Military & Aerospace

Iron Dome: The Game-Changer
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Issue Vol. 30.1 Jan-Mar 2015 | Date : 20 Oct , 2017

The Iron Dome Concept

The name ‘Iron Dome’ evokes an image of a protective bubble. The Iron Dome is an Israeli ground based, truck towable, short-range, ground-to-air air defence system in operation since 2011. Currently operated only by Israel and Singapore, it has been operationally tested in Operation Pillar of Strength in November 2012 and Operation Protective Edge, the two conflicts against Hamas in Gaza. It is designed and manufactured jointly by Rafael Advanced Defense Systems (Rafael) and Israel Aerospace Industries Ltd (IAI), in close coordination with Israeli Defence Forces (IDF). At a unit cost of $50 million per battery, every missile launch costs approximately $50,000. With a weight of 90 kg, the missile is three metres long and is carried in groups of 20 in each launcher. The warhead is believed to carry 11 kilograms or 24 pounds of high explosives. It is designed to destroy short range rockets and up to 155 mm artillery shells during day or night, at distances between four to 70 km. It can be operated in all weather conditions including in fog, dust storm, low clouds and rain. The lethal range may one day be increased to 250 km.

The Iron Dome has changed the face of the battle and released the military to other operational tasks…

The infamous Scud B Iraqi ballistic missile attacks on Israel and Saudi Arabia by Saddam Hussein during the Persian Gulf War in the year 1991 had brought into focus the threat to ordinary people living peacefully in towns. The American Raytheon Patriot missile system was used extensively in defence. A total of 40 incoming Scuds were engaged. The success rate was difficult to evaluate but the televised war made Patriot Advanced Capability (PAC-1) air defence system a household name. The Patriot used advanced aerial interceptor missile and high-performance radar. The newer, more accurate variants are today deployed all across the nations of the North Atlantic Treaty Organisation (NATO) and also procured by Taiwan, Egypt, Germany, Greece, Israel, Japan, Kuwait, Netherlands, Saudi Arabia, UAE, Jordan and Spain. To take on a fast moving unpredictable incoming artillery rocket or a cruise missile is a difficult task. The system had its limitations. Technology has been evolving over the years to improve hit rates of close-in Air Defence Systems. To counter the rocket threats, the Israeli Defence Ministry decided in February 2007 to develop a mobile air defence system.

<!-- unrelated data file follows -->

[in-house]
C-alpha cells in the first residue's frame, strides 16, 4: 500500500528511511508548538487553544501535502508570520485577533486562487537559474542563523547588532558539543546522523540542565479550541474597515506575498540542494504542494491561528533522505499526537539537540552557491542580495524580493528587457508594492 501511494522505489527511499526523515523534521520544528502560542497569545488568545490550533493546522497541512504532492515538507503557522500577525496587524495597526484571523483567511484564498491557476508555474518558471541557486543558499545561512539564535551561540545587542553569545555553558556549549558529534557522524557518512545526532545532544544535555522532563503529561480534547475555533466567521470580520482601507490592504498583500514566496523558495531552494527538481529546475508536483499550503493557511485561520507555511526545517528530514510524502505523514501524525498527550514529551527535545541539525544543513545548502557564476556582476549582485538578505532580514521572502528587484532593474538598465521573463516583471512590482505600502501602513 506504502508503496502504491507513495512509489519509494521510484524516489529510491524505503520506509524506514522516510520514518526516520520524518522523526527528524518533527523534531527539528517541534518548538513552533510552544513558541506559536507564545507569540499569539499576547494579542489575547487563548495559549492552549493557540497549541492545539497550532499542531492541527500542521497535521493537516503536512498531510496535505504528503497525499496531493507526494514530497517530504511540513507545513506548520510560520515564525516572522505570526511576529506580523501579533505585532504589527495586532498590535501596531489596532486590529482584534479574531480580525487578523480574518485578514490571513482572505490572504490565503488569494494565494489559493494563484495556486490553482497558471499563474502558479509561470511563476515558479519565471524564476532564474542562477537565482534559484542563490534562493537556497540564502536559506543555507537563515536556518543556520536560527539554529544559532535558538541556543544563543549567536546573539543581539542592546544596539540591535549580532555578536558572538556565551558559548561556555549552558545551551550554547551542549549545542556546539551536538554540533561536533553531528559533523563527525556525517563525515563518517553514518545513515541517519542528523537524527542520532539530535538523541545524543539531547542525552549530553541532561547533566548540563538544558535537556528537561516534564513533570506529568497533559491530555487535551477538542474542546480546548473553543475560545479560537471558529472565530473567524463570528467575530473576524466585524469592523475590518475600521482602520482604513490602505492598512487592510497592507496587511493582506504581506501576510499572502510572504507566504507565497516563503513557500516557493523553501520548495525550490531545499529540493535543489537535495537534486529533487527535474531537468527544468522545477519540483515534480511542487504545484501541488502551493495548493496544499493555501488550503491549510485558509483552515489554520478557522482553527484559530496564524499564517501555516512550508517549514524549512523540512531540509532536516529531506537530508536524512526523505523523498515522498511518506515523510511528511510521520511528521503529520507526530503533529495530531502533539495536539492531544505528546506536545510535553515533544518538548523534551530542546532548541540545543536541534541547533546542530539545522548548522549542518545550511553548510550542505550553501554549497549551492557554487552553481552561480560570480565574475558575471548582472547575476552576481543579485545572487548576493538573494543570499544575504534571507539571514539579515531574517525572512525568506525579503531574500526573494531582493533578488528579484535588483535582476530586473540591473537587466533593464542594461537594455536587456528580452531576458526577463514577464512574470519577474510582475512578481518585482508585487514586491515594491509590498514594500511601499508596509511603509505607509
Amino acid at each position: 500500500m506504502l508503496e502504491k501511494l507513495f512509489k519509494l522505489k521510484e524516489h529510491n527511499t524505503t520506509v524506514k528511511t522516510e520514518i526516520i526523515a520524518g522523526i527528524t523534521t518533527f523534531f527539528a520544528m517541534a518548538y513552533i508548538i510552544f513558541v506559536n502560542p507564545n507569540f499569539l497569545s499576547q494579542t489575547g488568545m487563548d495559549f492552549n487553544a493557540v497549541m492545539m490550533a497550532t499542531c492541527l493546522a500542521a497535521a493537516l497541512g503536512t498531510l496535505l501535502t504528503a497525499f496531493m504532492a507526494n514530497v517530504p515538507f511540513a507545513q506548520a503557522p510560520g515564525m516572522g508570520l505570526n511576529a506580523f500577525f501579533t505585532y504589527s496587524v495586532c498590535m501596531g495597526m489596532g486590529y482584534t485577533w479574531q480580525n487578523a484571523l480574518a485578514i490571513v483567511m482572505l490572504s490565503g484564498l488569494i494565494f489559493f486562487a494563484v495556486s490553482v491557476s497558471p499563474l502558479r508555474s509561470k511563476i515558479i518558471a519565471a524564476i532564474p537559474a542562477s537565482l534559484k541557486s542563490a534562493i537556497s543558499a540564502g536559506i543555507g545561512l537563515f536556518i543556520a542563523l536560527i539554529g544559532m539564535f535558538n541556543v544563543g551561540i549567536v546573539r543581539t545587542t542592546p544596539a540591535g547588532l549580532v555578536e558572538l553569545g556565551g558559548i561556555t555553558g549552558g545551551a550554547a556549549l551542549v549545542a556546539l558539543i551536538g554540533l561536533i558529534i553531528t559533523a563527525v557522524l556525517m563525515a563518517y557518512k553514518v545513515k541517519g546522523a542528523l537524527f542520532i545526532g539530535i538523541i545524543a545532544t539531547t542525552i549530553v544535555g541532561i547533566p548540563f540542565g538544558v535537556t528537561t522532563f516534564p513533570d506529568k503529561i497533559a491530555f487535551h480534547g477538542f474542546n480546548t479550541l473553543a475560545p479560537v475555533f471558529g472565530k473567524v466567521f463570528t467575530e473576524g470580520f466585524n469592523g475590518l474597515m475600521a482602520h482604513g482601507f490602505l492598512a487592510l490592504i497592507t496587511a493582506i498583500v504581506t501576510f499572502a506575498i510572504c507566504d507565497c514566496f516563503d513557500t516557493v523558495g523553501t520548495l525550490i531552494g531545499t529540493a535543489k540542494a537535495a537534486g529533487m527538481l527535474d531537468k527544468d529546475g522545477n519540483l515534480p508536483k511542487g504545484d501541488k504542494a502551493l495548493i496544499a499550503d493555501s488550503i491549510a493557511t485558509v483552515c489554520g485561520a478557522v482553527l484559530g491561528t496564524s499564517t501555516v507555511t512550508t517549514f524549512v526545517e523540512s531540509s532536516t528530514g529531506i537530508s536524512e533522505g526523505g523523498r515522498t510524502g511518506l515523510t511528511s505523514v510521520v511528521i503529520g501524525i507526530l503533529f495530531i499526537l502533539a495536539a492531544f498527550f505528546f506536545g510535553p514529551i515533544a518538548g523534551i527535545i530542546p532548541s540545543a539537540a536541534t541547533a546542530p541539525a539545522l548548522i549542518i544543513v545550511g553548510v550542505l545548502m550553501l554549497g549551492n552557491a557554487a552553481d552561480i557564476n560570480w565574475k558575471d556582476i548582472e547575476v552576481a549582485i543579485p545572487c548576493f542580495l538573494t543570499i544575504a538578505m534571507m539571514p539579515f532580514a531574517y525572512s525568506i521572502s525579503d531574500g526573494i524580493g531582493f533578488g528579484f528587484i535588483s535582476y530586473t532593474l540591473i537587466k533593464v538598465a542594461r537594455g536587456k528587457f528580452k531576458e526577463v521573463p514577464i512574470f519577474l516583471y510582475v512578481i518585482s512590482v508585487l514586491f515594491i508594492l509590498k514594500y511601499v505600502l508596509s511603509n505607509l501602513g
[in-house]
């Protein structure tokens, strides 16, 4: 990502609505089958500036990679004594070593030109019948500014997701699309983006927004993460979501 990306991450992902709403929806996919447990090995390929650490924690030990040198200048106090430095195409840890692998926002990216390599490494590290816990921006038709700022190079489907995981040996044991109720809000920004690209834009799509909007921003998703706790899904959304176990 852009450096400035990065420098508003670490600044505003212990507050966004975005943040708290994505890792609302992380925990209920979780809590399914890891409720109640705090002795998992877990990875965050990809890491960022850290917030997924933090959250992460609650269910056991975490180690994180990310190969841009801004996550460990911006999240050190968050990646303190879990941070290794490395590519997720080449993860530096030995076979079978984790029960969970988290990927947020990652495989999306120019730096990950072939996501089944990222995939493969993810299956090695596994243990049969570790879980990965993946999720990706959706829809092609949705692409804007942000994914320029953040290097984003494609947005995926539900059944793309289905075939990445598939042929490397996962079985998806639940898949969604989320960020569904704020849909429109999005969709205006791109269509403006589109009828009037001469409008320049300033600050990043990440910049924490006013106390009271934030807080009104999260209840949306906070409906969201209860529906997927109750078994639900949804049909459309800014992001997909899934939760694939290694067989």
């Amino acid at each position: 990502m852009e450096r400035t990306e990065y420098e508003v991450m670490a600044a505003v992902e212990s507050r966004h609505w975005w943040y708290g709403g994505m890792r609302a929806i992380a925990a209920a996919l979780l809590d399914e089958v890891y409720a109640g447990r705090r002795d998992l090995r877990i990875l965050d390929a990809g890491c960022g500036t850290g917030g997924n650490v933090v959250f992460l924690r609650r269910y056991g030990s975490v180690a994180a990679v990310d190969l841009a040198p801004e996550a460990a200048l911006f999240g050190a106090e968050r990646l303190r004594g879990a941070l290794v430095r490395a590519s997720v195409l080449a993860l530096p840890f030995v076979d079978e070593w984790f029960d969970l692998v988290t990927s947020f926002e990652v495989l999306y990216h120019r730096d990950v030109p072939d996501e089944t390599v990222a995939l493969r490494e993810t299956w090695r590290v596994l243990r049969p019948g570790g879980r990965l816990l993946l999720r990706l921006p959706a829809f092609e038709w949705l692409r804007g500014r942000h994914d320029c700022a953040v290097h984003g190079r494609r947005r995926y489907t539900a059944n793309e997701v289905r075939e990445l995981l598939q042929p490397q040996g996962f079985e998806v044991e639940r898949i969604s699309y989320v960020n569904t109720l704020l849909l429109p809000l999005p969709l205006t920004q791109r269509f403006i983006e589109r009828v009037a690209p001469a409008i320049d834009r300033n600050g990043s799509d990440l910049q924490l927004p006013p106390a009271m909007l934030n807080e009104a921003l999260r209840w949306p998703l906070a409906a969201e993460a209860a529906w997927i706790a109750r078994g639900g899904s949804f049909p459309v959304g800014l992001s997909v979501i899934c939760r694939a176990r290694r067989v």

During the Palestinian-Israeli war of 2014, ‘Operation Protective Edge’ in the Gaza Strip, Hamas rained hundreds of rockets/missiles on the populated areas of Israel, some as far as 100 km deep. Israel’s “Iron Dome” air-defence system emerged as a game changer, shooting down more than 80 per cent of the incoming rockets and being credited with preventing numerous Israeli civilian casualties. It also reinforced Israel’s decisive technological edge that allowed it unhindered operations against Gaza and assured security to its own population. The war showcased a very modern system to the world.

The System

The name ‘Iron Dome’ evokes an image of a protective bubble. The Iron Dome is an Israeli ground based, truck towable, short-range, ground-to-air air defence system in operation since 2011. Currently operated only by Israel and Singapore, it has been operationally tested in Operation Pillar of Strength in November 2012 and Operation Protective Edge, the two conflicts against Hamas in Gaza. It is designed and manufactured jointly by Rafael Advanced Defense Systems (Rafael) and Israel Aerospace Industries Ltd (IAI), in close coordination with Israeli Defence Forces (IDF).

An Iron Dome launcher fires an interceptor rocket near the southern city of Ashdod

At a unit cost of $50 million per battery, every missile launch costs approximately $50,000. With a weight of 90 kg, the missile is three metres long and is carried in groups of 20 in each launcher. The warhead is believed to carry 11 kilograms or 24 pounds of high explosives. It is designed to destroy short range rockets and up to 155 mm artillery shells during day or night, at distances between four to 70 km. It can be operated in all weather conditions including in fog, dust storm, low clouds and rain. The lethal range may one day be increased to 250 km.

First employed in March 2011, the Iron Dome achieved the first intercept of a Gaza launched Grad rocket in April 2011. By November 2012, it had reportedly intercepted over 400 rockets. Israel is simultaneously working on a multi-tiered system that will have Arrow 2 & 3, Iron Beam and David’s Sling missiles from 2018 onwards. With the civilian population of Israeli having been under rocket threat from its neighbours for decades, the project was first conceived in 2005 and the system was designed to handle threats emanating from multiple directions simultaneously.

The system has inbuilt intelligence so as not to intercept rockets that are unlikely to hit populated areas…

The system has three major components. The Detection and Tracking Radar is from ‘Elta’, a subsidiary of IAI. The ‘Battle Management and Weapon Control’ system is by ‘mPrest Systems’, a software company in Israel. The interceptor missile ‘Tamir’ and its electro-optic sensors along with Missile firing unit are by Rafael. The EL/M-2084 Active Electronically Scanned Array Radar (AESA) is integrated with the firing unit through the Battle Management System. It detects rockets and predicts the intercept point.